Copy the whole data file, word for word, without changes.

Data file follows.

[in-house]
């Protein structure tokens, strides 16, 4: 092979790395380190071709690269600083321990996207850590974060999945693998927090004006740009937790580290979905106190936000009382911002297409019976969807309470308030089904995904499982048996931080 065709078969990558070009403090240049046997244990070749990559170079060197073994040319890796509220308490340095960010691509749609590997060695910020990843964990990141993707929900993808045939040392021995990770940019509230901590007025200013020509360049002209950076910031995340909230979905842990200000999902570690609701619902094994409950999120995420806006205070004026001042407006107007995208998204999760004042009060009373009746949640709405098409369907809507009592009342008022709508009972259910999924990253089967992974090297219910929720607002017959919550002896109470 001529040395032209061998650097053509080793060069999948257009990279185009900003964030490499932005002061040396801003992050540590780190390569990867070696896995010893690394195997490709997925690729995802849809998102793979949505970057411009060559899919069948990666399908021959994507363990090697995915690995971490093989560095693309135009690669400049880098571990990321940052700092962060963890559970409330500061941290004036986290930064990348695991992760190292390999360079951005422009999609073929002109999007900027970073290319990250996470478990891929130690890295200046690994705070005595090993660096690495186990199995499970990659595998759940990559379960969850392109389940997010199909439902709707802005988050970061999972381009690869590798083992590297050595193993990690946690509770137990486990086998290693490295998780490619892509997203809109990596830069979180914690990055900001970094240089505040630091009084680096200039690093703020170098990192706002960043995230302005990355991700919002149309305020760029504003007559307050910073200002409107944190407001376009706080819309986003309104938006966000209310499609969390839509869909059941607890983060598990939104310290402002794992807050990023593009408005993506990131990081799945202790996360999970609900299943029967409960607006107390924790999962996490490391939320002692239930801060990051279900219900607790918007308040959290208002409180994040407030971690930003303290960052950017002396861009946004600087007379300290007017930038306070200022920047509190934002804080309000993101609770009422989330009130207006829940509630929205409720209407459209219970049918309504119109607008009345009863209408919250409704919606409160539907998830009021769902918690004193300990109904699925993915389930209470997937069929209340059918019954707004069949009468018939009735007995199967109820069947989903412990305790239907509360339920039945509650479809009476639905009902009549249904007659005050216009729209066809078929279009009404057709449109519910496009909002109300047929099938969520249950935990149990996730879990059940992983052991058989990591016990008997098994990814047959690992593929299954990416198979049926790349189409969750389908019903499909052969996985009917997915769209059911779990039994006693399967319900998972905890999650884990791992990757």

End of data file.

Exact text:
[in-house]
């Protein structure tokens, strides 16, 4: 092979790395380190071709690269600083321990996207850590974060999945693998927090004006740009937790580290979905106190936000009382911002297409019976969807309470308030089904995904499982048996931080 065709078969990558070009403090240049046997244990070749990559170079060197073994040319890796509220308490340095960010691509749609590997060695910020990843964990990141993707929900993808045939040392021995990770940019509230901590007025200013020509360049002209950076910031995340909230979905842990200000999902570690609701619902094994409950999120995420806006205070004026001042407006107007995208998204999760004042009060009373009746949640709405098409369907809507009592009342008022709508009972259910999924990253089967992974090297219910929720607002017959919550002896109470 001529040395032209061998650097053509080793060069999948257009990279185009900003964030490499932005002061040396801003992050540590780190390569990867070696896995010893690394195997490709997925690729995802849809998102793979949505970057411009060559899919069948990666399908021959994507363990090697995915690995971490093989560095693309135009690669400049880098571990990321940052700092962060963890559970409330500061941290004036986290930064990348695991992760190292390999360079951005422009999609073929002109999007900027970073290319990250996470478990891929130690890295200046690994705070005595090993660096690495186990199995499970990659595998759940990559379960969850392109389940997010199909439902709707802005988050970061999972381009690869590798083992590297050595193993990690946690509770137990486990086998290693490295998780490619892509997203809109990596830069979180914690990055900001970094240089505040630091009084680096200039690093703020170098990192706002960043995230302005990355991700919002149309305020760029504003007559307050910073200002409107944190407001376009706080819309986003309104938006966000209310499609969390839509869909059941607890983060598990939104310290402002794992807050990023593009408005993506990131990081799945202790996360999970609900299943029967409960607006107390924790999962996490490391939320002692239930801060990051279900219900607790918007308040959290208002409180994040407030971690930003303290960052950017002396861009946004600087007379300290007017930038306070200022920047509190934002804080309000993101609770009422989330009130207006829940509630929205409720209407459209219970049918309504119109607008009345009863209408919250409704919606409160539907998830009021769902918690004193300990109904699925993915389930209470997937069929209340059918019954707004069949009468018939009735007995199967109820069947989903412990305790239907509360339920039945509650479809009476639905009902009549249904007659005050216009729209066809078929279009009404057709449109519910496009909002109300047929099938969520249950935990149990996730879990059940992983052991058989990591016990008997098994990814047959690992593929299954990416198979049926790349189409969750389908019903499909052969996985009917997915769209059911779990039994006693399967319900998972905890999650884990791992990757």